NOVA scienceNOW Unmasks the Secret Lives of Blossom TV Series Star; Rock-Climbing Double Amputee; and Disease Expert for Hit Film Contagion in New Season of the Secret Life Of Scientists and Engineers

BOSTON, Oct. 12, 2012 /PRNewswire/ -- Blossom and Big Bang Theory star Mayim Bialik is among the cast of real-life scientists who will reveal their lesser-known talents in the upcoming season of Secret Life of Scientists and Engineers, an Emmy-nominated web series that lifts the veil on the lives of some of the biggest names in science and engineering. Now in its third season, Secret Life de-mystifies careers in the sciences by humanizing a cast of innovative professionals making their marks across a variety of fields. The new season premiered on Thursday, October 11th, at

American audiences, who grew up watching the hit television series Blossom and Big Bang Theory, will see Dr. Bialik in a new light as she teaches neuroscience, chemistry and biology to children this season. Ian Lipkin, a Columbia University epidemiology and pathology professor, earned a consulting role on Contagion, a highly acclaimed film starring Matt Damon and Kate Winslet, for his pioneering work on pathogens and infectious disease. Joining Bialik and Lipkin will be stars in the science and engineering fields, who let down their hair to share seldom-seen secret sides. This season includes:

  • Hugh Herr – a Harvard biomechanics professor and double-amputee who overcame the loss of both limbs in a tragic climbing accident to scale some of the world's most challenging mountains.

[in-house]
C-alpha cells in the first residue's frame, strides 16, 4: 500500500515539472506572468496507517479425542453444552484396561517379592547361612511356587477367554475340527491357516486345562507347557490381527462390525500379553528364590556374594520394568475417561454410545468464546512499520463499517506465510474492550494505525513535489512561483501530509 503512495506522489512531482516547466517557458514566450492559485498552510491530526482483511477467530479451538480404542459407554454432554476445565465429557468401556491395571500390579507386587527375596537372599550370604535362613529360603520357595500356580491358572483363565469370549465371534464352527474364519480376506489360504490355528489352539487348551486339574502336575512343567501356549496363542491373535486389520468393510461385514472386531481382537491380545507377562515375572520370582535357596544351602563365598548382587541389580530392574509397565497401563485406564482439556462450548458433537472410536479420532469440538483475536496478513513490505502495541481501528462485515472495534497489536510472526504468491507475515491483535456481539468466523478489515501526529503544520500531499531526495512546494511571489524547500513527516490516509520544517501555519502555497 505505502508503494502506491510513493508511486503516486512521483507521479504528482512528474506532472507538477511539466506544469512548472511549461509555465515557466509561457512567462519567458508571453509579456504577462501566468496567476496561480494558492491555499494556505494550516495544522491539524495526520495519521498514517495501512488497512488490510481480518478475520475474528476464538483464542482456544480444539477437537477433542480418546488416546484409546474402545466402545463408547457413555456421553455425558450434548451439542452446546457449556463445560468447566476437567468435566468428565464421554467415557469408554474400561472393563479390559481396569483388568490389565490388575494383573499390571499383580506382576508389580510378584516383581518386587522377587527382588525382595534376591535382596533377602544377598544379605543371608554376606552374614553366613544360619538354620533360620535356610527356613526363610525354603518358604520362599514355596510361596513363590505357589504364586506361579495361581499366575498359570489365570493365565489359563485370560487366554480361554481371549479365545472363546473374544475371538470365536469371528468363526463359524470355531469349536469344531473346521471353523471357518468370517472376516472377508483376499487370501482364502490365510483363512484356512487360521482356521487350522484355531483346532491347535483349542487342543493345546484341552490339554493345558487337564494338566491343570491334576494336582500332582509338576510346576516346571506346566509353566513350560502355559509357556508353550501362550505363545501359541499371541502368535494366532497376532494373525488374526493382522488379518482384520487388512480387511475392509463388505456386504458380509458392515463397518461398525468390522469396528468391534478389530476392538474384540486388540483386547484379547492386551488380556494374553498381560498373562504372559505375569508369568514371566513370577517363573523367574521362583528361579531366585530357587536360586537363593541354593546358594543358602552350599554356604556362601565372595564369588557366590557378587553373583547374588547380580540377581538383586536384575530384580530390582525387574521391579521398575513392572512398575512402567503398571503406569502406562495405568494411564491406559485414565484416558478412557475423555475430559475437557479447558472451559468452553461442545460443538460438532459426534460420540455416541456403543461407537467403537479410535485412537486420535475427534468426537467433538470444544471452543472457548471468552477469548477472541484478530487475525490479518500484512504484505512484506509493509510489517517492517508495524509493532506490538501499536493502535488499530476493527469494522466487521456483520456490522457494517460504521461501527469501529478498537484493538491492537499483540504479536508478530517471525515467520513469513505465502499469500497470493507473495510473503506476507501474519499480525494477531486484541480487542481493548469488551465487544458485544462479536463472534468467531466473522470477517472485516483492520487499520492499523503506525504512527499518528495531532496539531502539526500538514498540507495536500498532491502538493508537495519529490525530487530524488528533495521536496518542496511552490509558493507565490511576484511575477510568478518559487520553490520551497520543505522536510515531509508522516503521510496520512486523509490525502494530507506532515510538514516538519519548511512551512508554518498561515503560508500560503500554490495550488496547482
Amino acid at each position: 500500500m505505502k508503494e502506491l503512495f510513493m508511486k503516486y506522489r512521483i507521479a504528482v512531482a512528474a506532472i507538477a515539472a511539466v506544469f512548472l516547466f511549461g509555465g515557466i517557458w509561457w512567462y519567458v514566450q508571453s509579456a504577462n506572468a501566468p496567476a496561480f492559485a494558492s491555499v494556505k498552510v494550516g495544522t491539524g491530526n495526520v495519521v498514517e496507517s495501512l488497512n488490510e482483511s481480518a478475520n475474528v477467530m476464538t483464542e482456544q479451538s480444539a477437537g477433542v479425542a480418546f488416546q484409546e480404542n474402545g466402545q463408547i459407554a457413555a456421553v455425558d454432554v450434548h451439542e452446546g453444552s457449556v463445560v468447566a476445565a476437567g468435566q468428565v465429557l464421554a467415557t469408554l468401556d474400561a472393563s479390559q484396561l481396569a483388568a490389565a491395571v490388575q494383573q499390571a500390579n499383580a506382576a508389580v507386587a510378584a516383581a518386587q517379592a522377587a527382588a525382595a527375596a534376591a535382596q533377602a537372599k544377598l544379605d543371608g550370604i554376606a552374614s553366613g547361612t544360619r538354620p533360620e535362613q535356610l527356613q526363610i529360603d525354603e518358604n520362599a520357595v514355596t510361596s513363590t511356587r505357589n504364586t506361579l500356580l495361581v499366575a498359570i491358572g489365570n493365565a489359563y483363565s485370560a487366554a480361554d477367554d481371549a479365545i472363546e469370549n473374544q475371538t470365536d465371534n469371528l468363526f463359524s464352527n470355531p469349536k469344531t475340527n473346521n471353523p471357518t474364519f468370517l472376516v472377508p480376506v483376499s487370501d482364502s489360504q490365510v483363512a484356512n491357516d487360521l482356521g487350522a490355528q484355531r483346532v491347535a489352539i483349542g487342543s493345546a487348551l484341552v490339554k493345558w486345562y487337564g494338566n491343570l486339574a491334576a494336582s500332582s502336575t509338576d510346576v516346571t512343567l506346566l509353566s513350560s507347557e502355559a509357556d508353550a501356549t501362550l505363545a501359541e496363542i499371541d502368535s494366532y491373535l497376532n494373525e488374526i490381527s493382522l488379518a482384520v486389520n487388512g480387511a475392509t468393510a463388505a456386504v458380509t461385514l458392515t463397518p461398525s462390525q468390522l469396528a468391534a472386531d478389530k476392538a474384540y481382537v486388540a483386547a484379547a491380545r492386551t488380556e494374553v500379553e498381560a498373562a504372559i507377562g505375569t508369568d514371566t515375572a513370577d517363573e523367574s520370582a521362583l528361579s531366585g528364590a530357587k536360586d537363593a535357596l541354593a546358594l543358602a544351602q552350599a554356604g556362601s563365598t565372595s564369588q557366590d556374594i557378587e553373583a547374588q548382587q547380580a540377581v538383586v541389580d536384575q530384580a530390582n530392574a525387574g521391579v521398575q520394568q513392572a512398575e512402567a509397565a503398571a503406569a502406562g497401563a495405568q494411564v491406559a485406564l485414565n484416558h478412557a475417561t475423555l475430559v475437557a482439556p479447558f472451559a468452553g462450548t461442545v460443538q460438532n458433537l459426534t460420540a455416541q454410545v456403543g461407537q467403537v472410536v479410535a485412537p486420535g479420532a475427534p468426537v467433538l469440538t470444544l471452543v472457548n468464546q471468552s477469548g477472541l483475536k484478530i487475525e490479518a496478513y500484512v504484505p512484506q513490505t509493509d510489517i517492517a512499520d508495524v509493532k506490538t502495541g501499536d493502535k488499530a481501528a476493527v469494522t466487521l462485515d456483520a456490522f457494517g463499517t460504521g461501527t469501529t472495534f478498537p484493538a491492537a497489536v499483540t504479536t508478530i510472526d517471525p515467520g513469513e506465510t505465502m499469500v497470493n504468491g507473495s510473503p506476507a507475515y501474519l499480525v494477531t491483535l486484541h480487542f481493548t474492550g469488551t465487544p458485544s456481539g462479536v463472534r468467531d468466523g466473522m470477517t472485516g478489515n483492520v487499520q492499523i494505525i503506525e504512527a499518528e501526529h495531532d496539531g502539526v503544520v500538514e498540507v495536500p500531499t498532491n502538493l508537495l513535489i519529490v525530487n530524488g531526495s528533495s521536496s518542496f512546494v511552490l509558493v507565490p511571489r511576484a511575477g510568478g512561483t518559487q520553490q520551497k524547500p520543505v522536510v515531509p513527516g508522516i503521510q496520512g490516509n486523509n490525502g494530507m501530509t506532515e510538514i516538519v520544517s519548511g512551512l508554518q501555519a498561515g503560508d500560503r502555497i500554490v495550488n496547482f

• Bruce Jackson, PhD. – an award-winning biochemist who's groundbreaking "The Roots Project" uses genetics to trace the ancestry of African-Americans to their African roots. Dr. Jackson also mentors at-risk youth through SCUBA diving.
  • Oliver Sacks – a physician, Columbia University neurology professor and best-selling author whose work inspired Awakenings, an Academy Award-nominated film starring Robert De Niro and Robin Williams.

"Secret Life of Scientists and Engineers helps audiences from all walks of life connect with some of the world's most impressive scientists – people who actually happen to be pretty down-to-Earth," said Executive Producer of Secret Life of Scientists and Engineers Joshua Seftel. "By injecting a little fun and creating a few a-ha! moments, we're hoping to inspire the next generation of great thinkers and innovators in our society."

Each episode of Secret Life of Scientists and Engineers features three fast-paced video vignettes that draw back the curtain on scientists and engineers' secret lives, reveal the passion behind their careers and often take the audience on unexpected journeys as the stars reveal their secrets. One of the most popular episodes of last season's Secret Life featured famous physicist Michio Kaku lacing up his ice skates and showing off his slick figure skating skills to a shocked Secret Life producer. Astrophysicist Neil deGrasse Tyson, a frequent guest on popular shows like HBO's Real Time with Bill Maher, lit up Secret Life with a cosmic tie collection that was out of this world. Erika Ebbel, a beauty-queen-turned-biochemist, replaced her lab coat with a tiara and evening gown, and taught audiences how to "gown walk."

Funded by the Alfred P. Sloan Foundation, this season's Secret Life will feature 16 scientists and engineers. New webisodes will air every two weeks.

Follow the Secret Life blog, or join the discussion on Facebook and via Twitter @secretlifer.

Secret Life of Scientists is funded by the Alfred P. Sloan Foundation.

Funding for NOVA scienceNOW is provided by the National Science Foundation, the Howard Hughes Medical Institute, the Alfred P. Sloan Foundation, the George D. Smith Fund, and public television viewers.